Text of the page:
Filing a Consumer Complaint About a Bank
Table of Contents
- Can I Sue a Bank?
- Where to File a Consumer Complaint About a Bank
- How to Get Legal Help With Filing Consumer Complaints Against a Bank
In many cases, consumers agree to arbitration clauses in the fine print of contracts with financial institutions. These clauses limit consumers' ability to sue. Instead, consumers are usually required to attend arbitration to settle disputes with financial institutions. A consumer protection attorney can look at the facts of your case to determine if it's possible for you to sue your bank, or if it's worth entering arbitration to attempt to resolve the dispute.
With that said, it may be possible to sue banks in small-claims court or through class-action lawsuits. Small claims court involves suing for an amount of money that is often limited to $5,000 or less, depending on state law.
If there are many individuals with the same grievances, banks and other financial institutions can be sued through class-action lawsuits.
Beyond filing a lawsuit, you have the option of filing a complaint with a government agency about your concern with the bank, which can still result in you getting financial relief.
If you have a complaint about a bank such as Wells Fargo, US Bank, or another financial institution, the Federal Reserve System might be able to help you. The Federal Reserve is responsible for carrying out many of the federal laws that protect consumers in their dealings with financial institutions.
The Board of Governors, located in Washington, D.C., works with the twelve Federal Reserve Banks around the country to make certain the commercial banks that the Federal Reserve supervises abide by these laws. The Federal Reserve can help individual consumers by:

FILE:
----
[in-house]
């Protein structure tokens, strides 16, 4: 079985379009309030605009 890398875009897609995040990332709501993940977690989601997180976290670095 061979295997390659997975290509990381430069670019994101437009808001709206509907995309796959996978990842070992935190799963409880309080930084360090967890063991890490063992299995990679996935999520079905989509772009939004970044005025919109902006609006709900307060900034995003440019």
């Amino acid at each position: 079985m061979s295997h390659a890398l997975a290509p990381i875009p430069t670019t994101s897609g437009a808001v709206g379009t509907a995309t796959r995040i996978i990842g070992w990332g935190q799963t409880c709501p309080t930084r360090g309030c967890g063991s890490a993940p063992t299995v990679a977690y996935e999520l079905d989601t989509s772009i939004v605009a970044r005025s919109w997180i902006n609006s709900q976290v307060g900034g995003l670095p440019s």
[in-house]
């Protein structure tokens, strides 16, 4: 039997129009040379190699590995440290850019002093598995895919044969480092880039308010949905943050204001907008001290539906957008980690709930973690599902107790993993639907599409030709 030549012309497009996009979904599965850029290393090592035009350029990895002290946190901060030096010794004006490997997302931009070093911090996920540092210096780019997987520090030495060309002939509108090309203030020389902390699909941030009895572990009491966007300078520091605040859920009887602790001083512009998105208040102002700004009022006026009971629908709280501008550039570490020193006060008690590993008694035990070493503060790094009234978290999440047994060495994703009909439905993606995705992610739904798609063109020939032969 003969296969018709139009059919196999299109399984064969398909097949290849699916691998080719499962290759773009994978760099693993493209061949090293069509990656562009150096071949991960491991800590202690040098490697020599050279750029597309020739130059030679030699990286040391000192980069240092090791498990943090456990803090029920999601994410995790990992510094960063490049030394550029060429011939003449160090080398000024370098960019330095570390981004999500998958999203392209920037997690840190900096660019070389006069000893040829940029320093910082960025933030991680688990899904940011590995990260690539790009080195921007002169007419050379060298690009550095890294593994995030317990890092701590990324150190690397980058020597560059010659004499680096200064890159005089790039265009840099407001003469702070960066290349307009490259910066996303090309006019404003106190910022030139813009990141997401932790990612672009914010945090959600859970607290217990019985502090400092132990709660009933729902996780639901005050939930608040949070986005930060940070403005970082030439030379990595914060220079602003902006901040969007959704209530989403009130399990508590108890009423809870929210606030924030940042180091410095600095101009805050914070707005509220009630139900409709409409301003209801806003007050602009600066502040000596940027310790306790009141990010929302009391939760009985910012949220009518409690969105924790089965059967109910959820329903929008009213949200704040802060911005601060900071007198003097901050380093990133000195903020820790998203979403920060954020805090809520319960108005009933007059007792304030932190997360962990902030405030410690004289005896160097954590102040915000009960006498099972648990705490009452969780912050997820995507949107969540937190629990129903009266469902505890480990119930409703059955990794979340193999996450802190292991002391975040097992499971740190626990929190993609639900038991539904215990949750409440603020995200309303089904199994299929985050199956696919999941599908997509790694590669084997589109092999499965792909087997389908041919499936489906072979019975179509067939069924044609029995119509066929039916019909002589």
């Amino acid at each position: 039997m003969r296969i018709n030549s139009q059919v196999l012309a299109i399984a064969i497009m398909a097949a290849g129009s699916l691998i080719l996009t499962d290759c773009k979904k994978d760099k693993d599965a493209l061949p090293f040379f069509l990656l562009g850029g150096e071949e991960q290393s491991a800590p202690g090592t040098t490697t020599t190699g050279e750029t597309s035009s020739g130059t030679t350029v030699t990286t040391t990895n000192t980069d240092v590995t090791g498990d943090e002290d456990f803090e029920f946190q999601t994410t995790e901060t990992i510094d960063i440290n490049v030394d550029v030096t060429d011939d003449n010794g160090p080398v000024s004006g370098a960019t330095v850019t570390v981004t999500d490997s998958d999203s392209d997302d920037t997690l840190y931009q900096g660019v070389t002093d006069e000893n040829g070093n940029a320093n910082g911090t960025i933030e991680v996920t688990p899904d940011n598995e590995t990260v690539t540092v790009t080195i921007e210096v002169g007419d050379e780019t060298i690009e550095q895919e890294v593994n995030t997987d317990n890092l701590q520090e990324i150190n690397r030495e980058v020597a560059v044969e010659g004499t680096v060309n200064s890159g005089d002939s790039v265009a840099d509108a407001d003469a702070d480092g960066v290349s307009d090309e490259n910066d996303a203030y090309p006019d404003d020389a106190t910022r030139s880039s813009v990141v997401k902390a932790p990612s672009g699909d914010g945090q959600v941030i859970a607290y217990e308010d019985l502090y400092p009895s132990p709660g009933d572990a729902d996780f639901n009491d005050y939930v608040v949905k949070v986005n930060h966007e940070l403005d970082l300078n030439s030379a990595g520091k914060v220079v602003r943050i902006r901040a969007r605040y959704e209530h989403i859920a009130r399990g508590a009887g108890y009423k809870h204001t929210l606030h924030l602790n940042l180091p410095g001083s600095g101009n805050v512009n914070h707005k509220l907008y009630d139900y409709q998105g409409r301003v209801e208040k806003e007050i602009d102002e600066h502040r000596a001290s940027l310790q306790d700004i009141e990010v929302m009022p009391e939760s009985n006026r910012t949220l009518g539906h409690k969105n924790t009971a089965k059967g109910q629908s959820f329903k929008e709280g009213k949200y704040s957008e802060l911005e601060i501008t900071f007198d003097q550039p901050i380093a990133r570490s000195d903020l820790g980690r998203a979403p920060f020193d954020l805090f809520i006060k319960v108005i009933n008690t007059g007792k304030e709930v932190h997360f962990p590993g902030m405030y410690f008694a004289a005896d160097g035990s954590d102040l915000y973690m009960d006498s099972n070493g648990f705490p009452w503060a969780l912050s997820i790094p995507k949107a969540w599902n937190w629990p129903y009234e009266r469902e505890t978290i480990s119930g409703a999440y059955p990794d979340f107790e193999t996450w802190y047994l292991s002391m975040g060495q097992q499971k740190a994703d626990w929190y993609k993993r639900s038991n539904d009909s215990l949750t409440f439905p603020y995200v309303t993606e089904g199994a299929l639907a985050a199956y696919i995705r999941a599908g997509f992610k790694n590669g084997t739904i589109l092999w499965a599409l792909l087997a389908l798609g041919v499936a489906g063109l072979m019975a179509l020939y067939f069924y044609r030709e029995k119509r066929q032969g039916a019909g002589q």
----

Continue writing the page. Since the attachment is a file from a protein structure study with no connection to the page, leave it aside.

- Answering questions about banking practices
- Investigating complaints about specific banks under the Reserve's supervisory jurisdiction
Complaints about financial institutions that are not supervised by the Federal Reserve System are referred to the appropriate federal agency.
What Kinds of Complaints are Investigated by the Federal Reserve?
As a federal regulatory agency, the Federal Reserve System investigates consumer complaints received against state-chartered banks that are members of the System. If you think a bank has been unfair or deceptive in its dealings with you, or has violated a law or regulation, you have the right to file a complaint.
The Federal Reserve is particularly concerned that state member banks comply with federal laws and regulations that prohibit discrimination in lending. In such cases, additional steps are taken to ensure that your complaint is promptly and thoroughly investigated. In addition, complaints alleging discrimination in housing that are covered by the Fair Housing Act are referred to the U.S. Department of Housing and Urban Development.
How to File a Complaint With the Federal Reserve
Before writing or calling the Federal Reserve, consumers are encouraged to try to settle the problem with the financial institution first. This may involve directly contacting senior bank management or the bank's customer service representative for assistance.